On December 27, 1968, two days after Christmas in one of the worst years in the United States, astronauts aboard Apollo 8 returned home after nearly a week in space.
NASA’s mission made up of astronauts Frank Borman, James Lovell and William Anders recorded a number of important championships. It was the first manned space mission launched from the Kennedy Space Center in Florida, the first to reach the Moon (or any other astronomical object for that matter), and the first to orbit the only natural satellite on Earth.
It was, also, the first time that any man had ever seen “Earth Rise”. (Think of the sunrise, other than looking at the Earth from the moon.)
Anders is the one who captured what has since become an iconic image that emphasizes the early steps of humanity beyond the Earth’s surface. And just before Christmas 2020, exactly around the 52nd anniversary of the creation of photography, NASA highlighted this peaceful view of our planet in one of its daily photo drops.
Anders described the moment in an older interview. Apollo 8 had already made several orbits around the moon before anyone on the ship was able to see the way home, as the ship was reversed and moving backward (from an astronaut’s perspective) during its initial rotations.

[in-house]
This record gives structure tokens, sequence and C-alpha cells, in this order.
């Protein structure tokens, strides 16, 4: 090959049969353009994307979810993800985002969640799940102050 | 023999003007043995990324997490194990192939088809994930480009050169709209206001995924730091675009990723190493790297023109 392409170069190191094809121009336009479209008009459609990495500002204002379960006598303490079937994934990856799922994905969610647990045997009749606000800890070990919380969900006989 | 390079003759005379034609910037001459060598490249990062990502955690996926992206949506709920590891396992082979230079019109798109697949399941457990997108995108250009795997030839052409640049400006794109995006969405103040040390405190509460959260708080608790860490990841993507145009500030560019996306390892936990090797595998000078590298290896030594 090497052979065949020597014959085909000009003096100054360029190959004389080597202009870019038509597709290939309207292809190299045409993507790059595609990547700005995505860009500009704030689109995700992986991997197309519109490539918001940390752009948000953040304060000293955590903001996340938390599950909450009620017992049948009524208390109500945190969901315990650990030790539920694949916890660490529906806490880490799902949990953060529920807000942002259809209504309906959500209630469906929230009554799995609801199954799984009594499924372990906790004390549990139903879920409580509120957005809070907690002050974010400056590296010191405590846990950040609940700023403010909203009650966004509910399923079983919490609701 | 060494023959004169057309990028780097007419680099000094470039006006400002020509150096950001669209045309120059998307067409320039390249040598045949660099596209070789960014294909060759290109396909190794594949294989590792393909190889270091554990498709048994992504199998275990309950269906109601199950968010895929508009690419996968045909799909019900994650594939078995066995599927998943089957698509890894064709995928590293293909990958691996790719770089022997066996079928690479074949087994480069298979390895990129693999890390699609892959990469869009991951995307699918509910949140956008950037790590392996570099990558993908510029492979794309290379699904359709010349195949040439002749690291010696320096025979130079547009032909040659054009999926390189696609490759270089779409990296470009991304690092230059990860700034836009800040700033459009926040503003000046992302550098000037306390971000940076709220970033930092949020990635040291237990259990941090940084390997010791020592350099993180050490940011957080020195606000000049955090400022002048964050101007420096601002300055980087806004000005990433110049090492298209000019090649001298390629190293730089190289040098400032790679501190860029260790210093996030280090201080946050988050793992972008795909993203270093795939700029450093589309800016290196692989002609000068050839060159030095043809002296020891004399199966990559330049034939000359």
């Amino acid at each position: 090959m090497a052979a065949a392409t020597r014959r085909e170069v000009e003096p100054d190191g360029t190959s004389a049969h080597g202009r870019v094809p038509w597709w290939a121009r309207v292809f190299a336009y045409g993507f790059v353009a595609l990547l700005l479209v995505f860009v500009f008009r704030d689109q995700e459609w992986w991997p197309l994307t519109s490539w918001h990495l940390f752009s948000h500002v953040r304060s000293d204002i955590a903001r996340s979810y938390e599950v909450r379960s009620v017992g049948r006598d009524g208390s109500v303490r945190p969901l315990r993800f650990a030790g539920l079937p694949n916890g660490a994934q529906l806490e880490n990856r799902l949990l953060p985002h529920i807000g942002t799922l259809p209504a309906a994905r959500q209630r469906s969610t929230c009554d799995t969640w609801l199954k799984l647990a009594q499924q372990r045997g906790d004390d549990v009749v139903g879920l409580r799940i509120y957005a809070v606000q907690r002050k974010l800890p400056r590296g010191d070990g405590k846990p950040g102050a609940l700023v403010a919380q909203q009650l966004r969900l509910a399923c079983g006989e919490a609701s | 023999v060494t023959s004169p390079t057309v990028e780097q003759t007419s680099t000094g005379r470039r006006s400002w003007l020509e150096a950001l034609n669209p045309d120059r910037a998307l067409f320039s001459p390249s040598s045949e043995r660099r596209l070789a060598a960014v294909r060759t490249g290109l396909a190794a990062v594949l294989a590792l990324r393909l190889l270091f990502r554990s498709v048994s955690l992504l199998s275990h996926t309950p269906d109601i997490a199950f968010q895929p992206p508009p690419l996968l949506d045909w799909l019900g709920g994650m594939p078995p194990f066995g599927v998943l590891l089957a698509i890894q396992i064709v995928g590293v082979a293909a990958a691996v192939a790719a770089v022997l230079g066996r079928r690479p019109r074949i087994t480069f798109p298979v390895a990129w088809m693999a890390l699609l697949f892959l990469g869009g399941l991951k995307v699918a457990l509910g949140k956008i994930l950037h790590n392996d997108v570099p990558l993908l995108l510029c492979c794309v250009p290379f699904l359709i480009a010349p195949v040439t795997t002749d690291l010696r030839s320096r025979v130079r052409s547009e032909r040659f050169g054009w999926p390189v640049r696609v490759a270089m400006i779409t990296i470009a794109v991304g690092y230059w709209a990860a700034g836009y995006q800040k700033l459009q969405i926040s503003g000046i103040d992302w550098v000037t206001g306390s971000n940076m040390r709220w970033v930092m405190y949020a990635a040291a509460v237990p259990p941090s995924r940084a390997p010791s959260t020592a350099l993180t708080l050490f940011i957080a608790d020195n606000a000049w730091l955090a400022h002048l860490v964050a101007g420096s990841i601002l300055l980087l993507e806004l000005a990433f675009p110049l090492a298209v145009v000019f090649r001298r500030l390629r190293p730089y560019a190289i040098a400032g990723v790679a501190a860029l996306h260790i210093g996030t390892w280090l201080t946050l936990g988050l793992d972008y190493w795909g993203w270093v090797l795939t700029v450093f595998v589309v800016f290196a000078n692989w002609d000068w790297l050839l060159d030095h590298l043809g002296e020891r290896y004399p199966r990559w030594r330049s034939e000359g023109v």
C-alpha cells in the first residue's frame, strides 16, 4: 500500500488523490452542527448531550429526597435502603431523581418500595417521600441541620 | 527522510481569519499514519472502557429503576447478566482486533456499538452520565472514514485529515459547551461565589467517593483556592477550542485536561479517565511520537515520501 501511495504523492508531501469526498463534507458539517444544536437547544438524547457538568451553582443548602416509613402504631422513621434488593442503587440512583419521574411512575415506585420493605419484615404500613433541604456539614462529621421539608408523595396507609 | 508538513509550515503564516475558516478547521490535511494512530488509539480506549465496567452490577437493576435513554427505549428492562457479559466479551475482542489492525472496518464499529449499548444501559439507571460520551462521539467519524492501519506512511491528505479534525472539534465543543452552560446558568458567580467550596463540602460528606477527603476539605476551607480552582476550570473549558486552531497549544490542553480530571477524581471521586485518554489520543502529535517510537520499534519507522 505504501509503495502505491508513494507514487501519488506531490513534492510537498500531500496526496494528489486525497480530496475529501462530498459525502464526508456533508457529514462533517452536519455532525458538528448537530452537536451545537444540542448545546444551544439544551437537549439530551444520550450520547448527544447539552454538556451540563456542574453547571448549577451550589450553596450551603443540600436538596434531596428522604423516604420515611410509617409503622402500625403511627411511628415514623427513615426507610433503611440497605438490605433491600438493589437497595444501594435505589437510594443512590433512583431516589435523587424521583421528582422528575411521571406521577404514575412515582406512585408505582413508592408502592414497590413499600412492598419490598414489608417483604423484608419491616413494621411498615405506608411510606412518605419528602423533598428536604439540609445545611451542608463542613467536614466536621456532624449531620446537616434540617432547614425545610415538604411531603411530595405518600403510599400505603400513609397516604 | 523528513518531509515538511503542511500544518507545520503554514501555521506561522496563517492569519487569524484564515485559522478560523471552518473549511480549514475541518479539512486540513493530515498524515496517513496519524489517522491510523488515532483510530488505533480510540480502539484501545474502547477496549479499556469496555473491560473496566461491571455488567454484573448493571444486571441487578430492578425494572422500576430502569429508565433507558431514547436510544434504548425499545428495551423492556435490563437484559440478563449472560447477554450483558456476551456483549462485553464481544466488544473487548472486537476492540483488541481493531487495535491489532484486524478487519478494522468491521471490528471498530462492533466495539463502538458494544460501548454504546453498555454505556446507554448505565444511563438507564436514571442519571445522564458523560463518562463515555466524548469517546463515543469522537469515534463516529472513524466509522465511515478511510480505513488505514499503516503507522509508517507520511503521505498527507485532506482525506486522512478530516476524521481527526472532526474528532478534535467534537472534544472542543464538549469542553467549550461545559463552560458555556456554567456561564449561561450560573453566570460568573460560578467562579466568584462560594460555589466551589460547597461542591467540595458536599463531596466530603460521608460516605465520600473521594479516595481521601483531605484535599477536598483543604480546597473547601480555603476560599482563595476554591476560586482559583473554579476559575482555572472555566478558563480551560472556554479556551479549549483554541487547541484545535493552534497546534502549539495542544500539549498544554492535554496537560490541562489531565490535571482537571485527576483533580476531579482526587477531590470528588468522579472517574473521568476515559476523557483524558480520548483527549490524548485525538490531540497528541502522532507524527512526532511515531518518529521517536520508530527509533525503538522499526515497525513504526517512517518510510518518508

But then they managed to overturn Apollo 8 and turn to him, “like driving a car around the moon.” You have to remember that at this moment, no one in human history has ever seen the Earth from such a distance first hand. So there was a basic level of excitement for the three men when the house showed up.
I don’t know who said that, maybe we all said, ‘Oh my God. Look at that! ” Anders said. ‘ And the Earth came. We didn’t talk in the field, we didn’t have a briefing, we didn’t have instructions on what to do. I jokingly said, ‘well that’s not in the flight plan’ and the other two guys yelled at me to give them cameras. I had the only color camera with a long lens. So I sailed to Borman in black and white. I can’t remember what Lovell got. Everyone was yelling at the camera, and we started fighting. “
The rest is history and a great tribute to human achievements. The biggest holiday gift anyone could ask for.